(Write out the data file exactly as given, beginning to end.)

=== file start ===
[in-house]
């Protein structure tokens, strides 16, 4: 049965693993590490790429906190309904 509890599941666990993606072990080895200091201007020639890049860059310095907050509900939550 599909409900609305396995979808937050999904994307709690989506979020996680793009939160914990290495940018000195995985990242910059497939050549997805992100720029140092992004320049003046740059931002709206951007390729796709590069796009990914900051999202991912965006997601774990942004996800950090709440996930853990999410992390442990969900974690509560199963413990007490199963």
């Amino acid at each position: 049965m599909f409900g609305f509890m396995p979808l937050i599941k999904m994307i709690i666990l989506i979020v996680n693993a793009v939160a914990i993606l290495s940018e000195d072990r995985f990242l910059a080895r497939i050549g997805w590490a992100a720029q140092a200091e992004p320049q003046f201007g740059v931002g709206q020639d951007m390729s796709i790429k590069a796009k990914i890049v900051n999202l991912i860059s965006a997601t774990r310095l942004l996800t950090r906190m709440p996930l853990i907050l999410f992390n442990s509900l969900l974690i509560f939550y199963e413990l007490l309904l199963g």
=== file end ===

[in-house]
């Protein structure tokens, strides 16, 4: 049965693993590490790429906190309904 509890599941666990993606072990080895200091201007020639890049860059310095907050509900939550 599909409900609305396995979808937050999904994307709690989506979020996680793009939160914990290495940018000195995985990242910059497939050549997805992100720029140092992004320049003046740059931002709206951007390729796709590069796009990914900051999202991912965006997601774990942004996800950090709440996930853990999410992390442990969900974690509560199963413990007490199963």
């Amino acid at each position: 049965m599909f409900g609305f509890m396995p979808l937050i599941k999904m994307i709690i666990l989506i979020v996680n693993a793009v939160a914990i993606l290495s940018e000195d072990r995985f990242l910059a080895r497939i050549g997805w590490a992100a720029q140092a200091e992004p320049q003046f201007g740059v931002g709206q020639d951007m390729s796709i790429k590069a796009k990914i890049v900051n999202l991912i860059s965006a997601t774990r310095l942004l996800t950090r906190m709440p996930l853990i907050l999410f992390n442990s509900l969900l974690i509560f939550y199963e413990l007490l309904l199963g």